BORN TO DIE IN BERLIN

Before living here the last half year, I had visited Berlin four times prior, each with the same conclusion as I boarded my train/plane: god, i hate that city. 

This was an ignorant conclusion to draw from such short, depthless visits to a city. But after being exposed to the true Berlin - the parts you don't find in any books or travel websites, the parts you only find from breathing the Berlin air and accepting her for who she is (or sometimes in Kyle's case, by asking the nearest Turkish woman where we can find the best Döner) I changed my mind, and ended up loving her and all her quirky corners more than I've ever loved a geographical location before. 

Berlin is a city shaped by her history. She has layers upon layers of character because she's had a rough go at it. From her founding during the 13th century to being divided in 1961 by a physical wall and on a deeper level the fundamental disagreement between citizens of the same country, to her return as Germany's capital city in 1991, she has remained steadfast.

She's a city of uniting unlike ideas, of new beginnings, and a place where anyone, no matter their heritage, their language, or what types of clothes they wear, is accepted and celebrated. The citizens of Berlin are einzigartig, each a unicorn with different colors and characteristics, but all sharing some of the same basic humanitarian qualities which unfortunately lack in other metropolitans (I’m looking at you Manhattan and D.C). 

So here is my Berlin. Here are the places I will forever hold in my heart, the places where something happened or maybe nothing happened, but for whatever reason they add up to be what I now consider the most exciting and unique city on the planet. 

I’ll always be the eingedeutschtes Mädel, but now, ich bin auch ein Berliner. 
 

P.S.

I wouldn't have been able to experience the fullness of this city without the incredible friends (happy now Mehdi?) from IPS and their endless imagination for new adventures. Some days all I wanted to do was lay in bed, but with them I was able to accomplish so much more and rekindle my love for photography. I don't know how they put up with my annoying paparazzi self for five whole months, but I hope we can keep our friendships regardless of time or distance. Fühl euch ganz doll von mir gedrückt und weiß, dass ihr immer in meinem Herzen sein werden.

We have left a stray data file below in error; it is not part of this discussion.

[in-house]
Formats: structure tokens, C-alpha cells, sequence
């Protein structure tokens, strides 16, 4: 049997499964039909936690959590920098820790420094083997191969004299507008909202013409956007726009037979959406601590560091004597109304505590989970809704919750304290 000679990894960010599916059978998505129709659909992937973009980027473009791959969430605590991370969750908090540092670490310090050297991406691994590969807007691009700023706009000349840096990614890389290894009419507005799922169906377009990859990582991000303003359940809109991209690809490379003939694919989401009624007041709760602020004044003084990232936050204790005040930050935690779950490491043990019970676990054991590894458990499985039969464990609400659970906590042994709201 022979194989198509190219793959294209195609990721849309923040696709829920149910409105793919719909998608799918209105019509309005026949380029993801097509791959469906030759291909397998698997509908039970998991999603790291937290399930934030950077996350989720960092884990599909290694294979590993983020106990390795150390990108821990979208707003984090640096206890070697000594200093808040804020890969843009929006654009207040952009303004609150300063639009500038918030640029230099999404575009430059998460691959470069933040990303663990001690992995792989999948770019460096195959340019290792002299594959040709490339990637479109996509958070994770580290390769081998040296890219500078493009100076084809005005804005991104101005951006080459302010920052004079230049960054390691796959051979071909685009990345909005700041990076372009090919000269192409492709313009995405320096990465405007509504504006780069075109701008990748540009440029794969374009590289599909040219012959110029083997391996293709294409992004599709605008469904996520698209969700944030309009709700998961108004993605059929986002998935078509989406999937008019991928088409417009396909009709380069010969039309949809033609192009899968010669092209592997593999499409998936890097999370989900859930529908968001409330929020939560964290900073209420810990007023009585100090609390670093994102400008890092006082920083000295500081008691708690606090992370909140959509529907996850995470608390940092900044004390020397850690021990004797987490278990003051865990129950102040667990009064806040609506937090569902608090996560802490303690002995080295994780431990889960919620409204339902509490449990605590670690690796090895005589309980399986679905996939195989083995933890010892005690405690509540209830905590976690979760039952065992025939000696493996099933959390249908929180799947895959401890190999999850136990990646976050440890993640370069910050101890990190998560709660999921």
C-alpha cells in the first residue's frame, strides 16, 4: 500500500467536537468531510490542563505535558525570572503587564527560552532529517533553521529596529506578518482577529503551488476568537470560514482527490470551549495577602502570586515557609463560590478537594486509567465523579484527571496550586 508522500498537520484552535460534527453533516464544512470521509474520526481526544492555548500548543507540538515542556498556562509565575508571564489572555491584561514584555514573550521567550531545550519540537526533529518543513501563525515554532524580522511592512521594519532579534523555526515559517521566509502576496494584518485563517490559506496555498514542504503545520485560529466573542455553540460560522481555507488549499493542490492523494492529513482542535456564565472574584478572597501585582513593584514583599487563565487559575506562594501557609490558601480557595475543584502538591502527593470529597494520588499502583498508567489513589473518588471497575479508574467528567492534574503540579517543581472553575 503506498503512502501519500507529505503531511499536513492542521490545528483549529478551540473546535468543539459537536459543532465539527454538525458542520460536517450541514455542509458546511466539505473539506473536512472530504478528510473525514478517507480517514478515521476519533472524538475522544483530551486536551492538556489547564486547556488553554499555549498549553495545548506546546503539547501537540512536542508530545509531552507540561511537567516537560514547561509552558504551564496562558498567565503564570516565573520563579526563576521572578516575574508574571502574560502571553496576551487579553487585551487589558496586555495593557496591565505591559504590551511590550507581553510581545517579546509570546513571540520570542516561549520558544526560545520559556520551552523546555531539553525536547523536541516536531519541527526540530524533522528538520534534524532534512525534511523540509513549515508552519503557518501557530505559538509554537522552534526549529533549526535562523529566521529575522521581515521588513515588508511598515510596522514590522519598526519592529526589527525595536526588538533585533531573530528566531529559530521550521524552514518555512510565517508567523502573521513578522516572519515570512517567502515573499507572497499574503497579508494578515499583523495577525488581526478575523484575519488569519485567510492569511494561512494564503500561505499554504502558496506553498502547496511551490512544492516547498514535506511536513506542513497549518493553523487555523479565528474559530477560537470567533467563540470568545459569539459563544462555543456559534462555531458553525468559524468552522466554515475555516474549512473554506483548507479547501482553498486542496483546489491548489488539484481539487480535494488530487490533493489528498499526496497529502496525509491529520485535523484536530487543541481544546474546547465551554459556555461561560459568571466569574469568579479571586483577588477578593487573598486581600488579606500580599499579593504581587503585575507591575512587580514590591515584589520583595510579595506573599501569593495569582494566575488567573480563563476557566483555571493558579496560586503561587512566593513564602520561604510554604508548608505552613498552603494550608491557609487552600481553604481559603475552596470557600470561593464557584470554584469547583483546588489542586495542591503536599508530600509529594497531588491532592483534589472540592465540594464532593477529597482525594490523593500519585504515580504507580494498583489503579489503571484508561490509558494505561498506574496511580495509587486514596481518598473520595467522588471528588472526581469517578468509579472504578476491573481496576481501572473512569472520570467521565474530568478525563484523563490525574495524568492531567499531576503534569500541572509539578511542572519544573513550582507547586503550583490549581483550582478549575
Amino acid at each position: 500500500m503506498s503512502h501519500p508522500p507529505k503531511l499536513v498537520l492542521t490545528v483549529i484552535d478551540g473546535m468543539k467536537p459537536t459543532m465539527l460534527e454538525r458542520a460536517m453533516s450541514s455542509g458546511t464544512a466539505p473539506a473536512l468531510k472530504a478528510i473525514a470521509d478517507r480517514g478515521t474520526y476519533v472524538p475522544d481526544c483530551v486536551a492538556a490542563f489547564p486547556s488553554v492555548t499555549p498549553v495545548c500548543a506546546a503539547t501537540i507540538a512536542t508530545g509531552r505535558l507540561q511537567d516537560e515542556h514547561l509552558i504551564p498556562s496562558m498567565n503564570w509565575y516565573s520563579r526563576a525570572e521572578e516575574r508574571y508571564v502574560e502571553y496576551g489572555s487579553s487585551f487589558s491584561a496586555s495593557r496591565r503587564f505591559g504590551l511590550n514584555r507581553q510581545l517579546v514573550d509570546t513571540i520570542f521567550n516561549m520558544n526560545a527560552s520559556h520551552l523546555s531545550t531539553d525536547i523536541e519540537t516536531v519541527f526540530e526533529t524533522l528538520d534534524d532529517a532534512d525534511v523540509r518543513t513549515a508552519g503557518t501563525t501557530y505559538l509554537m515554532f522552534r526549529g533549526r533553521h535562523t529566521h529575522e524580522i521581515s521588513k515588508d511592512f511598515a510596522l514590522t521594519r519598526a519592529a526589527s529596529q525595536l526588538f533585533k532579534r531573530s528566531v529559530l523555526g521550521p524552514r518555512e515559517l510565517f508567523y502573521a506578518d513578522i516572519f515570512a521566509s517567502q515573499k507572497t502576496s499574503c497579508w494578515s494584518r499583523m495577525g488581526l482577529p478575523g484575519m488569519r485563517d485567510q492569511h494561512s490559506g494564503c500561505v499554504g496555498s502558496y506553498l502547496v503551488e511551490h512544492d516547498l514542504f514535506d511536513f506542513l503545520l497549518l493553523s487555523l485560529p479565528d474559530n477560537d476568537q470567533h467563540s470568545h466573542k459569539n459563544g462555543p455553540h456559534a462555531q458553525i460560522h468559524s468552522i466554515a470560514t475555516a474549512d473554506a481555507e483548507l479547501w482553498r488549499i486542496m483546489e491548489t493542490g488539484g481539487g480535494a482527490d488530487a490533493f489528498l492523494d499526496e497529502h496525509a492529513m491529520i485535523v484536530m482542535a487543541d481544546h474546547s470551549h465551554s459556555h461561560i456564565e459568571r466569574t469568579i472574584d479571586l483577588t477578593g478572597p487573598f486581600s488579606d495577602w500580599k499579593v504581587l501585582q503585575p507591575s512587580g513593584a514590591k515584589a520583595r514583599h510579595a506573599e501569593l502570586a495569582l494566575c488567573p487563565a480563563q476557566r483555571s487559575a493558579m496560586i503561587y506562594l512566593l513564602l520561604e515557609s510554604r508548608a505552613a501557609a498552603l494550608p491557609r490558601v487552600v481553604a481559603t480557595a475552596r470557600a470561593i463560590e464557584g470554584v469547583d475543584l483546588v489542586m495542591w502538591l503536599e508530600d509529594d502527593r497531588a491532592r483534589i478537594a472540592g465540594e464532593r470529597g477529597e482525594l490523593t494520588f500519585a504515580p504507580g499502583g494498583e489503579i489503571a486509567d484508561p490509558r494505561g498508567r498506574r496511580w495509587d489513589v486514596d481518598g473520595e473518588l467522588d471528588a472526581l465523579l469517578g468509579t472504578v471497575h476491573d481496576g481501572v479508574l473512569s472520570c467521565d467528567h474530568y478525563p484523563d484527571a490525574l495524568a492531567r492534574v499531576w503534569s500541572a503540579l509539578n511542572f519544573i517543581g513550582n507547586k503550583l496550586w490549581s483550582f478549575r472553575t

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COMING TOGETHER

The biggest night of IPS: the annual Empfang. Each country has the opportunity to present themselves to over 800 guests including Members of the Bundestag, IPS alumni, and other government officials, through traditional food, beverages, and even some clothing at their own Ländertisch. Basically, IPS takeover in Paul-Lobe-Haus

Danke, Спасибо, faleminderit, merci, ευχαριστώ, Paldies, Благодаря, Dziękuję, köszönöm, شكرا, Hvala vam, Хвала вам... truly, just thank you everyone from IPS for sharing your culture and for an all around extraordinary evening. 

BISSL BAYERISCH

Part of the IPS program includes taking a trip to our representative's Wahlkreis (electoral district). For me, that meant flying to Salzburg. While not actually part of my representative's Wahlkreis (obviously, since it's in Austria), it was closer than flying into Munich – that's how deep into the south of Germany this town is.

At first I dreaded hearing the local dialect Bayerisch for an entire week, purely out of fear of not understanding it. Grüß Gott, ein bissl, Semmel... it truly is almost an entirely different language, and it's such an odd feeling not being able to automatically understand someone in German, because it's been that way for me nearly five years now. But luckily my coworkers were understanding and helpful and made an effort to teach me or speak in Hochdeutsch as much as possible, and the landscape definitely helped calm my fears... 

Traunstein

Chiemsee

Part of the Wahlkreis also includes the Chiemsee, with the Herrninsel and Fraueninsel. On the Herrninsel King Ludwig II began building a palace in 1878, but construction never finished as the lovely king went bankrupt. The parts that were completed, though, are breathtaking, but sadly not permitted to photography during the tour.  

Salzburg

Hanging out in the birthplace of Mozart. Not a bad way to spend a Saturday. 

FRENCH AIR